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Hyperkalemic periodic paralysis associated with a novel missense variant located in the inner pore of Nav1.4

  • Author Footnotes
    1 These authors contributed to this work equally.
    Kazuki Segawa
    Footnotes
    1 These authors contributed to this work equally.
    Affiliations
    Clinical Neurophysiology, Department of Clinical Laboratory and Biomedical Sciences, Division of Health Sciences, Osaka University Graduate School of Medicine, Japan
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  • Author Footnotes
    1 These authors contributed to this work equally.
    Masahiro Nishiyama
    Footnotes
    1 These authors contributed to this work equally.
    Affiliations
    Department of Pediatrics, Kobe University Graduate School of Medicine, Japan
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  • Itsuki Mori
    Affiliations
    Clinical Neurophysiology, Department of Clinical Laboratory and Biomedical Sciences, Division of Health Sciences, Osaka University Graduate School of Medicine, Japan
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  • Tomoya Kubota
    Correspondence
    Corresponding author at: Clinical Neurophysiology, Department of Clinical Laboratory and Biomedical Sciences, Division of Health Sciences, Osaka University Graduate School of Medicine, 1-7, Yamadaoka, Suita, Osaka 5650871, Japan.
    Affiliations
    Clinical Neurophysiology, Department of Clinical Laboratory and Biomedical Sciences, Division of Health Sciences, Osaka University Graduate School of Medicine, Japan
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  • Masanori P. Takahashi
    Affiliations
    Clinical Neurophysiology, Department of Clinical Laboratory and Biomedical Sciences, Division of Health Sciences, Osaka University Graduate School of Medicine, Japan
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  • Author Footnotes
    1 These authors contributed to this work equally.

      Abstract

      Background

      Hyperkalemic periodic paralysis (HyperPP) is an autosomal dominantly inherited disease characterized by episodic paralytic attacks with hyperkalemia, and is caused by mutations of the SCN4A gene encoding the skeletal muscle type voltage-gated sodium channel Nav1.4. The pathological mechanism of HyperPP was suggested to be associated with gain-of-function changes for Nav1.4 gating, some of which are defects of slow inactivation.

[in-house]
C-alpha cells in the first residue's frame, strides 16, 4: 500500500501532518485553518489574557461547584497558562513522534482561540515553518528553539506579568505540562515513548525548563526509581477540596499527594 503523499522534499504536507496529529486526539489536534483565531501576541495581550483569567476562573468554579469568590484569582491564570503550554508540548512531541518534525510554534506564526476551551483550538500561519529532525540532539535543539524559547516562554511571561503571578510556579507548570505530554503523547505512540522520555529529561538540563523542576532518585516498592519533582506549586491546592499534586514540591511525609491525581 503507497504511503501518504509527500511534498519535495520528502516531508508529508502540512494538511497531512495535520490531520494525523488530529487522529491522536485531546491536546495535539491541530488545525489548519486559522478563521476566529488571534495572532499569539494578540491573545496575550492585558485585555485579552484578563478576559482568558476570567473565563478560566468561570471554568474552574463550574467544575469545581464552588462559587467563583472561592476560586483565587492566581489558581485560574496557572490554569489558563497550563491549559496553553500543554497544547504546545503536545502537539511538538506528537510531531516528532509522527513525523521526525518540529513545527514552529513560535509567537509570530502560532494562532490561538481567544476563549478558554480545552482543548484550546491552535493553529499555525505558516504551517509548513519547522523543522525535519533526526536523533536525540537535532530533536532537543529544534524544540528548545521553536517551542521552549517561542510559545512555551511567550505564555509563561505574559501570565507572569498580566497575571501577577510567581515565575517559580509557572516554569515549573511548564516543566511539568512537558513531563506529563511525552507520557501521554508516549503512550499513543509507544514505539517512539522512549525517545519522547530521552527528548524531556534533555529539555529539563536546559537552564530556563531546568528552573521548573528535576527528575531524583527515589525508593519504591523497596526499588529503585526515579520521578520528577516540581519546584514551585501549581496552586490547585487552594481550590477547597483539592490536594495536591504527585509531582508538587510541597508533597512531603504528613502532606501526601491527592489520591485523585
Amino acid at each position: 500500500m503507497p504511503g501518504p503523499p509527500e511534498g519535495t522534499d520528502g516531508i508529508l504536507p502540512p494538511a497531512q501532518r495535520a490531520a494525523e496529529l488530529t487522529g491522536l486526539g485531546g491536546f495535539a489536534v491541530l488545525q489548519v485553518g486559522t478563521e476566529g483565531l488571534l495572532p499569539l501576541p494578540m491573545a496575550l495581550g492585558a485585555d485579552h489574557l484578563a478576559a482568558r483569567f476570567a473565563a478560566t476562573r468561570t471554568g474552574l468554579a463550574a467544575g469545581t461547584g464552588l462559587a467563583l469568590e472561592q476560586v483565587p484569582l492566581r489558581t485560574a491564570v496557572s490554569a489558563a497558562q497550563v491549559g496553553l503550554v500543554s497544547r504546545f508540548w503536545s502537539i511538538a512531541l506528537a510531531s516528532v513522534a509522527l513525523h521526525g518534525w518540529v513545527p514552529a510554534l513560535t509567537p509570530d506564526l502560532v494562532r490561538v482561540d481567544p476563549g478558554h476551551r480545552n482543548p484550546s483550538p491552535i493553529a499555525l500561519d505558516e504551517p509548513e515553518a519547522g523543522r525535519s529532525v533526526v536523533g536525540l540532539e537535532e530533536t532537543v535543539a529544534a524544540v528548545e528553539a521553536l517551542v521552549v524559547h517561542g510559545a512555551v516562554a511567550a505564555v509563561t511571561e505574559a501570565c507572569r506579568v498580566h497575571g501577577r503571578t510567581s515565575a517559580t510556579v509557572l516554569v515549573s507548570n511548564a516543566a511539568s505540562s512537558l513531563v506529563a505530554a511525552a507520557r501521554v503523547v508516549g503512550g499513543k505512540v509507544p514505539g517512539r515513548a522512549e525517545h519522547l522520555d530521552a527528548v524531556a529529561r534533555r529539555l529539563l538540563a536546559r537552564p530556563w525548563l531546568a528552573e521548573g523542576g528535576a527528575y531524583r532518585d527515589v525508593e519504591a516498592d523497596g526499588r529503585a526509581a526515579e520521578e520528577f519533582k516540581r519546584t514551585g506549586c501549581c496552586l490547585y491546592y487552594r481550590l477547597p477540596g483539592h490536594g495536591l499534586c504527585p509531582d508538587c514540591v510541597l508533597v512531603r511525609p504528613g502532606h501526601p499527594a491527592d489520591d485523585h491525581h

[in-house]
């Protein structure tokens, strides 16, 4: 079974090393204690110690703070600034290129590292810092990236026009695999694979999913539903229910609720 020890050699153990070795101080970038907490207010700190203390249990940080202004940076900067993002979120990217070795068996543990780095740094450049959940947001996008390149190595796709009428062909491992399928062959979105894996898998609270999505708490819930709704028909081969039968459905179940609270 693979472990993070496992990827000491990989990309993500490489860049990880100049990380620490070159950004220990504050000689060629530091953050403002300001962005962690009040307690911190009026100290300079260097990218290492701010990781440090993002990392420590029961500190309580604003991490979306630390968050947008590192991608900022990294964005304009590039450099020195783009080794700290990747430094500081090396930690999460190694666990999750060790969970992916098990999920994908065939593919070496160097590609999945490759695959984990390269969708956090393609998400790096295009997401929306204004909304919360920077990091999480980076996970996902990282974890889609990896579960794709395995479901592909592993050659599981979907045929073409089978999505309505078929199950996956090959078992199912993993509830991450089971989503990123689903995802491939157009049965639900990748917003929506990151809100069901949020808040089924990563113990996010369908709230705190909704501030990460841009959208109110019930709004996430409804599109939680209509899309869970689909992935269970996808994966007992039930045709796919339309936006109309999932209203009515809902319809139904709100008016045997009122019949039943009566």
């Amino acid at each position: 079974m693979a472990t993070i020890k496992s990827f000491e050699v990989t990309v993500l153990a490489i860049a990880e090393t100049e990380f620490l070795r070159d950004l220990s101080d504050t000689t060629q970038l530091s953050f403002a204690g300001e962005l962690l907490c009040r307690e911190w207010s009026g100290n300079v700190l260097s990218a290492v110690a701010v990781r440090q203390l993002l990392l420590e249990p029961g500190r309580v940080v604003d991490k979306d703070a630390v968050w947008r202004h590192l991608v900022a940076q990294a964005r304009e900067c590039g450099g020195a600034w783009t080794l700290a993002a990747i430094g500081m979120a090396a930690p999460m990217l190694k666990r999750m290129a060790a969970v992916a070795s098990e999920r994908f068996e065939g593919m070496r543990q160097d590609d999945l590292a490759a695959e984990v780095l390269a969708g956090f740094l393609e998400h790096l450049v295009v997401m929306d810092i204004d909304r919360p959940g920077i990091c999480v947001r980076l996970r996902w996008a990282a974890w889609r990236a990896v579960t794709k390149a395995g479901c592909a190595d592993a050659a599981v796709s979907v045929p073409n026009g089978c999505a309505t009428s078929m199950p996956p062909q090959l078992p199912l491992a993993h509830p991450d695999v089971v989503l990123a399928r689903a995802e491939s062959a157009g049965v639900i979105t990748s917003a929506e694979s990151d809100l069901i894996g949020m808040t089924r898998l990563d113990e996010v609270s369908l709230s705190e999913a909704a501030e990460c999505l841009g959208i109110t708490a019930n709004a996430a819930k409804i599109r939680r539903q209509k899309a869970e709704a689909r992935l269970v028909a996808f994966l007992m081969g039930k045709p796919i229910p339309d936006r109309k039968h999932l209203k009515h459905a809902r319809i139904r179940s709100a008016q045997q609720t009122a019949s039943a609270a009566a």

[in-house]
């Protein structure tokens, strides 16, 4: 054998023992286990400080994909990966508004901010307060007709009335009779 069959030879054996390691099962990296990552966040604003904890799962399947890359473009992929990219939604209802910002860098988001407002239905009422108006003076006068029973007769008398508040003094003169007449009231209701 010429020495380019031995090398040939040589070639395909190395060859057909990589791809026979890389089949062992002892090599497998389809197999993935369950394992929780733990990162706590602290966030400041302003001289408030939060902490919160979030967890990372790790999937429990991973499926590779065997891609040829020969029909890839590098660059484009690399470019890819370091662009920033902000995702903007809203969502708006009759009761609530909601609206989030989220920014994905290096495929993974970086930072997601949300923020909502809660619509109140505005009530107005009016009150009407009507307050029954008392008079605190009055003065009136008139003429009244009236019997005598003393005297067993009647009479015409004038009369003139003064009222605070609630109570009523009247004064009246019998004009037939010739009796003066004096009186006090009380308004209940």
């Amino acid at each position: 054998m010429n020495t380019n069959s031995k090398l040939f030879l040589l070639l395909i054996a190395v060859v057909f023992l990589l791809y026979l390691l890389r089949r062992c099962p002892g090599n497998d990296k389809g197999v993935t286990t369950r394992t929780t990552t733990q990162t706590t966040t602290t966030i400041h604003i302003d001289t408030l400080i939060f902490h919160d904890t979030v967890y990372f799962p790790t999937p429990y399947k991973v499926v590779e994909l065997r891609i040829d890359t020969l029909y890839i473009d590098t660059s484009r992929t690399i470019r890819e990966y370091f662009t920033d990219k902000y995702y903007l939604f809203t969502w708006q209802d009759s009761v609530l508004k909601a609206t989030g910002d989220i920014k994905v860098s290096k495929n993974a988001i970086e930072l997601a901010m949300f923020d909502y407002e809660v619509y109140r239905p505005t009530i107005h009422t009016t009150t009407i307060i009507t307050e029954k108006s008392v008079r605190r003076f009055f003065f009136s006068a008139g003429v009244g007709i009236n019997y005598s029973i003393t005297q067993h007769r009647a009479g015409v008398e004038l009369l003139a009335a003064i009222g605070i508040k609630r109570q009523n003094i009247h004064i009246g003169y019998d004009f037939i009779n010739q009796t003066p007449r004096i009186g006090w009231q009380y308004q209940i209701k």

Case presentation & Methods

      We identified a HyperPP family consisting of the proband and his mother, who showed a novel heterozygous SCN4A variant, p.V792G, in an inner pore lesion of segment 6 in Domain II of Nav1.4. Clinical and neurophysiological evaluations were conducted for the proband and his mother. We explored the pathogenesis of the variant by whole-cell patch clamp technique using HEK293T cells expressing the mutant Nav1.4 channel.

      Results

      Functional analysis of Nav1.4 with the V792G mutation revealed a hyperpolarized shift of voltage-dependent activation and fast inactivation. Moreover, steady-state slow inactivation in V792G was impaired with larger residual currents in comparison with wild-type Nav1.4.

      Conclusion

      V792G in SCN4A is a pathogenic variant associated with the HyperPP phenotype and the inner pore lesion of Nav1.4 plays a crucial role in slow inactivation.

      Keywords

      Abbreviations:

      HEK293T (human embryonic kidney), HyperPP (hyperkalemic periodic paralysis), ORF (open reading frame), PCR (polymerase chain reaction), RP (red fluorescent protein), SB (Sleeping Beauty transposon system), WT (wild-type)
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